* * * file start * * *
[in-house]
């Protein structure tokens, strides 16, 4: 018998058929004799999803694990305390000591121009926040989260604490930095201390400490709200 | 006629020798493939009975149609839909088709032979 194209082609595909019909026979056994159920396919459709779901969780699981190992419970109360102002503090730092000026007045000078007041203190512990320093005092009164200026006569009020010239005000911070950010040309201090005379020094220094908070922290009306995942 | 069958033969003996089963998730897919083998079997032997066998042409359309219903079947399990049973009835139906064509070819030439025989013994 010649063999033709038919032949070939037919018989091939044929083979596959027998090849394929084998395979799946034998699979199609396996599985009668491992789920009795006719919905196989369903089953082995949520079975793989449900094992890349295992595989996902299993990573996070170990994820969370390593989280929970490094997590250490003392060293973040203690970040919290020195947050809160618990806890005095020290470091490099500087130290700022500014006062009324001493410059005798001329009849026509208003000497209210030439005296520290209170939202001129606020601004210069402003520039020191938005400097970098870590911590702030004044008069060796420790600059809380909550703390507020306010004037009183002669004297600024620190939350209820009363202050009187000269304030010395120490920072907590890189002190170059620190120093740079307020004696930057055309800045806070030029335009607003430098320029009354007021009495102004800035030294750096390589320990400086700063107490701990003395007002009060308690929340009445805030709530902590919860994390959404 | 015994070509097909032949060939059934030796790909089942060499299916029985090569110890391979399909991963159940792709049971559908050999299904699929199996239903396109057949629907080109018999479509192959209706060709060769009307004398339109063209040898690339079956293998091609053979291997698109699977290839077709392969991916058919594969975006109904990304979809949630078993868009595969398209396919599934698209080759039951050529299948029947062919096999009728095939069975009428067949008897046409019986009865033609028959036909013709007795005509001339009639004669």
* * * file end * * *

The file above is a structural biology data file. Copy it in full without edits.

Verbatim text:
[in-house]
């Protein structure tokens, strides 16, 4: 018998058929004799999803694990305390000591121009926040989260604490930095201390400490709200 | 006629020798493939009975149609839909088709032979 194209082609595909019909026979056994159920396919459709779901969780699981190992419970109360102002503090730092000026007045000078007041203190512990320093005092009164200026006569009020010239005000911070950010040309201090005379020094220094908070922290009306995942 | 069958033969003996089963998730897919083998079997032997066998042409359309219903079947399990049973009835139906064509070819030439025989013994 010649063999033709038919032949070939037919018989091939044929083979596959027998090849394929084998395979799946034998699979199609396996599985009668491992789920009795006719919905196989369903089953082995949520079975793989449900094992890349295992595989996902299993990573996070170990994820969370390593989280929970490094997590250490003392060293973040203690970040919290020195947050809160618990806890005095020290470091490099500087130290700022500014006062009324001493410059005798001329009849026509208003000497209210030439005296520290209170939202001129606020601004210069402003520039020191938005400097970098870590911590702030004044008069060796420790600059809380909550703390507020306010004037009183002669004297600024620190939350209820009363202050009187000269304030010395120490920072907590890189002190170059620190120093740079307020004696930057055309800045806070030029335009607003430098320029009354007021009495102004800035030294750096390589320990400086700063107490701990003395007002009060308690929340009445805030709530902590919860994390959404 | 015994070509097909032949060939059934030796790909089942060499299916029985090569110890391979399909991963159940792709049971559908050999299904699929199996239903396109057949629907080109018999479509192959209706060709060769009307004398339109063209040898690339079956293998091609053979291997698109699977290839077709392969991916058919594969975006109904990304979809949630078993868009595969398209396919599934698209080759039951050529299948029947062919096999009728095939069975009428067949008897046409019986009865033609028959036909013709007795005509001339009639004669």